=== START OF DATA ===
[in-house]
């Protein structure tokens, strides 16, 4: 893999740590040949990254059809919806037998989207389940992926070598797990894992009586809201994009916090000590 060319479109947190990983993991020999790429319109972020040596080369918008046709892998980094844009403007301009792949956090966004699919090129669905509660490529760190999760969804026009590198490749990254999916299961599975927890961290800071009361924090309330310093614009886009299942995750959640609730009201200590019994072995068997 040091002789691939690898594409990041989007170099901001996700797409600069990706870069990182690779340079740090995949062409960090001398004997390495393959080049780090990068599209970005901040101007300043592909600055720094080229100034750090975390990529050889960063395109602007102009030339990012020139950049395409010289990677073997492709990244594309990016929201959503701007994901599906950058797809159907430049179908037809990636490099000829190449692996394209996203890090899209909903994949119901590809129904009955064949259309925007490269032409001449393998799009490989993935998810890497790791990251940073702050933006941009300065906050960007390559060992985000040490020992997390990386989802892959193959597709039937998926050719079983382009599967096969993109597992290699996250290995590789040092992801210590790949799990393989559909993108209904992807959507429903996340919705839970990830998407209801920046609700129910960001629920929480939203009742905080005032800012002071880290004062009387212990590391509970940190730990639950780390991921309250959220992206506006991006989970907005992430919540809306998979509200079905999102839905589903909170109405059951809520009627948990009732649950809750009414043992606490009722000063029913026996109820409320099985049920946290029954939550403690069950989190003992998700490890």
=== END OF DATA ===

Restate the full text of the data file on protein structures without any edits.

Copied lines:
[in-house]
């Protein structure tokens, strides 16, 4: 893999740590040949990254059809919806037998989207389940992926070598797990894992009586809201994009916090000590 060319479109947190990983993991020999790429319109972020040596080369918008046709892998980094844009403007301009792949956090966004699919090129669905509660490529760190999760969804026009590198490749990254999916299961599975927890961290800071009361924090309330310093614009886009299942995750959640609730009201200590019994072995068997 040091002789691939690898594409990041989007170099901001996700797409600069990706870069990182690779340079740090995949062409960090001398004997390495393959080049780090990068599209970005901040101007300043592909600055720094080229100034750090975390990529050889960063395109602007102009030339990012020139950049395409010289990677073997492709990244594309990016929201959503701007994901599906950058797809159907430049179908037809990636490099000829190449692996394209996203890090899209909903994949119901590809129904009955064949259309925007490269032409001449393998799009490989993935998810890497790791990251940073702050933006941009300065906050960007390559060992985000040490020992997390990386989802892959193959597709039937998926050719079983382009599967096969993109597992290699996250290995590789040092992801210590790949799990393989559909993108209904992807959507429903996340919705839970990830998407209801920046609700129910960001629920929480939203009742905080005032800012002071880290004062009387212990590391509970940190730990639950780390991921309250959220992206506006991006989970907005992430919540809306998979509200079905999102839905589903909170109405059951809520009627948990009732649950809750009414043992606490009722000063029913026996109820409320099985049920946290029954939550403690069950989190003992998700490890």